Turnstile terror

Turnstiles at Peel metro

Turnstiles at Peel metro

As students were forced into the new Opus smart card system when their reduced-fare passes expired on Oct. 31, the STM took the opportunity to change the configuration of turnstiles at metro stations, switching more to the newer smart-card machines.

Instead of one or two newer turnstiles and the rest using the old punch-card and magnetic-strip systems, the ratio is now reversed with a single older turnstile and the rest on the new system. Besides working with different cards, I’ve noticed the newer turnstiles are also lower, which means that instead of being whacked in the gonads when the turnstile locks up, you’re smacked in the legs.

The change quickly began irritating riders using the magnetic bus passes, who have already taken to writing letters about their frustrations.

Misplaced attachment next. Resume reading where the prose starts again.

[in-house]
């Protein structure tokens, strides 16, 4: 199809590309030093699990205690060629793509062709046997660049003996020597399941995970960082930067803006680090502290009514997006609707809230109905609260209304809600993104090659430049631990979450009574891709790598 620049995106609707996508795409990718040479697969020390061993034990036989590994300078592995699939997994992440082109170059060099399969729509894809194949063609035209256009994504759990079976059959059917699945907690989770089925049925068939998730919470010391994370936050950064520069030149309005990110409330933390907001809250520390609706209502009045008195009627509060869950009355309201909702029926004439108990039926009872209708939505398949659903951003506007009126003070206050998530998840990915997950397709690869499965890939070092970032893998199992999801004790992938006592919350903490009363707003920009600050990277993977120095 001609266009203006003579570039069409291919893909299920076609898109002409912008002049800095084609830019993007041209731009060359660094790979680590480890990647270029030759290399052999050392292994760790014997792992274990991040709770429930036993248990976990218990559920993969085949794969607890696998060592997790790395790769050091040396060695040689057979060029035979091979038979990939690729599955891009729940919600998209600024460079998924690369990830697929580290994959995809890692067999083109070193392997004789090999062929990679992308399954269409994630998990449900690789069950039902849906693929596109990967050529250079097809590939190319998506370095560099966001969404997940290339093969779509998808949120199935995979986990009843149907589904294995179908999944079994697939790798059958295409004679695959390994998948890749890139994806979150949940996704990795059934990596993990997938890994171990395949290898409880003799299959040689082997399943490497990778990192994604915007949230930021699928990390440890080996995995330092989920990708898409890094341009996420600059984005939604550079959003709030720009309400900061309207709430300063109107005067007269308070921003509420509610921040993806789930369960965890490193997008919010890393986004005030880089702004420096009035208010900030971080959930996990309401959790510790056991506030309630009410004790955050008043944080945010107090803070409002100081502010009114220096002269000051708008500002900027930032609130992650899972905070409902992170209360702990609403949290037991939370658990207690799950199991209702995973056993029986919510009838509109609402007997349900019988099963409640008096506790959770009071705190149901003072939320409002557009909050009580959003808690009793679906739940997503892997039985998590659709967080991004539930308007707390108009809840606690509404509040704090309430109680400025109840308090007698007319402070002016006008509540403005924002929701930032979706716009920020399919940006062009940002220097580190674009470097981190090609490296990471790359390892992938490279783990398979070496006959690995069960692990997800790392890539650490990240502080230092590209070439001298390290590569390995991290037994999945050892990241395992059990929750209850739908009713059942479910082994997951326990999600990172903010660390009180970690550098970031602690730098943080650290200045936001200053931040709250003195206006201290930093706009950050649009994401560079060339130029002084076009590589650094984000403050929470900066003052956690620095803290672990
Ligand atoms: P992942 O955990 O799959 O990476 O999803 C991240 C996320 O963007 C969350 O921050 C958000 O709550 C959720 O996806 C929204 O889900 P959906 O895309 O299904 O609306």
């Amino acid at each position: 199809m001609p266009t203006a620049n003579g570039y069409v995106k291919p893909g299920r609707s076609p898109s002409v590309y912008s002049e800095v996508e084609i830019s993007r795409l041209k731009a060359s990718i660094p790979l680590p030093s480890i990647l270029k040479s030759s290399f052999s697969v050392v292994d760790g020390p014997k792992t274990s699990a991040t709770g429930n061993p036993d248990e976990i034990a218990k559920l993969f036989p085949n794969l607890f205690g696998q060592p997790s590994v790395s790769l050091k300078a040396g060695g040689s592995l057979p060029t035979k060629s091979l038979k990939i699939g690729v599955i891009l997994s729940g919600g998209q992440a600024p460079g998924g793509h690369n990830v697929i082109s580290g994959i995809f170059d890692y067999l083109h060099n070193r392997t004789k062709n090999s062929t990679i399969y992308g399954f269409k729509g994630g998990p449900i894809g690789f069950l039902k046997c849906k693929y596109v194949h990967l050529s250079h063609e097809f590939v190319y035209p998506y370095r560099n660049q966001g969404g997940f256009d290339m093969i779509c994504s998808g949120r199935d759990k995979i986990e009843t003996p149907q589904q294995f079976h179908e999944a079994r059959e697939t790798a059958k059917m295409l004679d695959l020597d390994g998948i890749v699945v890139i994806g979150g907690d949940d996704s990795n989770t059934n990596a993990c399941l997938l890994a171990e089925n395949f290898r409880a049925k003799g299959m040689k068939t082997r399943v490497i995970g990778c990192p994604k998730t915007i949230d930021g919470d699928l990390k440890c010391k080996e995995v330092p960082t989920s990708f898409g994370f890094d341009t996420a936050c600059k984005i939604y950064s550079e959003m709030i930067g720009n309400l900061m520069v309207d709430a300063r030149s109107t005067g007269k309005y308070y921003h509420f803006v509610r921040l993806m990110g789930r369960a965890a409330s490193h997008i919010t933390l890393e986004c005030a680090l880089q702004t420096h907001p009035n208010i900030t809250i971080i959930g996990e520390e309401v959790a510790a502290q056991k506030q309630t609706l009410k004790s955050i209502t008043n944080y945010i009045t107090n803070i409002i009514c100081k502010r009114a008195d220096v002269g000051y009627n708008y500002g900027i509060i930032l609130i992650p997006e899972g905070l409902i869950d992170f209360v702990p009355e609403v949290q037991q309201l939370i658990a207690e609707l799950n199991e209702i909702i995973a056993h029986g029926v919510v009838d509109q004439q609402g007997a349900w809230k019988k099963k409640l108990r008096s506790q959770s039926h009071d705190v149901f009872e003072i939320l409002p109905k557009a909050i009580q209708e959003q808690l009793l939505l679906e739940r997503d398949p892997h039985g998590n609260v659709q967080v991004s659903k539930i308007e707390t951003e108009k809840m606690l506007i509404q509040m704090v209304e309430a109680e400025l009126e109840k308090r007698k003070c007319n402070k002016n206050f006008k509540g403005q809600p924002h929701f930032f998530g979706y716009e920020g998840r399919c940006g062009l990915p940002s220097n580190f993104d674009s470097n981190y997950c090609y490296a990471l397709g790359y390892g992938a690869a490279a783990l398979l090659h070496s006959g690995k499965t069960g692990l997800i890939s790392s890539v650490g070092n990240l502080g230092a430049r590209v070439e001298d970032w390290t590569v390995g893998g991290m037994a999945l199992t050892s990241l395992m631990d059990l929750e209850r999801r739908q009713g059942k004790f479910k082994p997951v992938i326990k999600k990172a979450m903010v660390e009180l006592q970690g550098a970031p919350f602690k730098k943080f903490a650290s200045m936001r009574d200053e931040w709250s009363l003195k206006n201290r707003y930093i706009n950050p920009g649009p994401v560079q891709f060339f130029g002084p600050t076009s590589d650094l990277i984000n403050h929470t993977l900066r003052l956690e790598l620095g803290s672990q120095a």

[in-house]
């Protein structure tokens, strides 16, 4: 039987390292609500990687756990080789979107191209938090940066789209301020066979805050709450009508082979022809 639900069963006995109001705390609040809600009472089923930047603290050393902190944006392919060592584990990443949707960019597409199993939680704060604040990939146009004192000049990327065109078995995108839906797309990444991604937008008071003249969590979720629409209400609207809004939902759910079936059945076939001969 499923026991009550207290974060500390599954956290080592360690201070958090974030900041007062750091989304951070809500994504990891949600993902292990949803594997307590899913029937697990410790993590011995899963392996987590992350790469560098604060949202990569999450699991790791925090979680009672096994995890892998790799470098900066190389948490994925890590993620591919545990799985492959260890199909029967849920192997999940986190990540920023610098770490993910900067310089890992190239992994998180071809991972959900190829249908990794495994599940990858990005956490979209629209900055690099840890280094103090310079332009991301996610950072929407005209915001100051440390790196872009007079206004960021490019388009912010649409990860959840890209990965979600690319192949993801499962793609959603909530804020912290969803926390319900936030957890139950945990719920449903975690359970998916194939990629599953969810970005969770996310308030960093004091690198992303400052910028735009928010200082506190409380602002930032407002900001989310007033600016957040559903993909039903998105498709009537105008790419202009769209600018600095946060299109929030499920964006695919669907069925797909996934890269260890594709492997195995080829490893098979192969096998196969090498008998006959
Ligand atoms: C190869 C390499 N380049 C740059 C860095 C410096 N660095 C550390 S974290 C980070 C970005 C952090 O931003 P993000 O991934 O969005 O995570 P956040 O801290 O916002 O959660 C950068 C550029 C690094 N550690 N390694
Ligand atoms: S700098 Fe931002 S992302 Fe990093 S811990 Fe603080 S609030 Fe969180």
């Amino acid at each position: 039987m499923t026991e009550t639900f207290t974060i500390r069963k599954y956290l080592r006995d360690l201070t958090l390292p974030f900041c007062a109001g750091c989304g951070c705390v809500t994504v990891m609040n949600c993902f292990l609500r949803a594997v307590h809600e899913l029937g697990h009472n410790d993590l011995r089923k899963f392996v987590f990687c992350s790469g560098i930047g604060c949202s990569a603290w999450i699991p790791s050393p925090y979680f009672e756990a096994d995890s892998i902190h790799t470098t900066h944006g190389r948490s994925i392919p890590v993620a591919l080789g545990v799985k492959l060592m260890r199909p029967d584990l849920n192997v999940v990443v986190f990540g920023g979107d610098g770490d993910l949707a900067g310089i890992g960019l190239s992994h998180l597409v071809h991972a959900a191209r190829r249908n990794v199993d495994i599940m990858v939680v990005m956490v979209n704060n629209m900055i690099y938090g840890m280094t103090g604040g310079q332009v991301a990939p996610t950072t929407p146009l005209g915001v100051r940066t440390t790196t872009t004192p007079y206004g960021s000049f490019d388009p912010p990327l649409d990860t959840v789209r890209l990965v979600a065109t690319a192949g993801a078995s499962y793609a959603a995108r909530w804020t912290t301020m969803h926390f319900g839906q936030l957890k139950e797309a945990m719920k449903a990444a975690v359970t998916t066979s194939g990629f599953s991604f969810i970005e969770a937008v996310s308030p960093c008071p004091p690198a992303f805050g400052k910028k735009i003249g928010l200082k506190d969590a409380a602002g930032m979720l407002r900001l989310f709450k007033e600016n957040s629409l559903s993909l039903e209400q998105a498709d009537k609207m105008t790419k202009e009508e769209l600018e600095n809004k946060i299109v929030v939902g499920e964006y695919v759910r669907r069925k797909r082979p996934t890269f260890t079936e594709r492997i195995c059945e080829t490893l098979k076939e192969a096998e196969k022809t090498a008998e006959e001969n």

I’m going to miss quite a bit about the older turnstiles when they’re eventually phased out entirely. Instead of reading miniature punch cards, they’re scanning RFIDs. Instead of a welcoming two-tone acknowledgment of a fare paid, there is only a single soulless beep.

15 thoughts on “Turnstile terror

  1. DAVE ID

    WHINNERS! New tech always brings on the whinners. The cards work great I don’t know why people didn’t just get them right away instead of waiting till the last possible minute… oh yeah, because people are wussies and fear change.

    Even though my firm developped the system for the MTC anyone knows I wouldn’t shy away from beating it like a rented mule if I didn’t like it. But the card works great, has fundtionnalities, like adding tickets on your monthly pass, etc. What’s wrong with the turnstiles? One less problem for my nuts. I mean come on, if you can’t use them without bodily harm, you need to slow down and focus on things. It’s not that hard. With practice I’m sure you can do it.

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  2. Fagstein Post author

    I still use the old magnetic card, simply because it cost less. Instead of paying for the pass and the card, I just paid for the pass. I’ll switch over when I’m forced to.

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  3. dan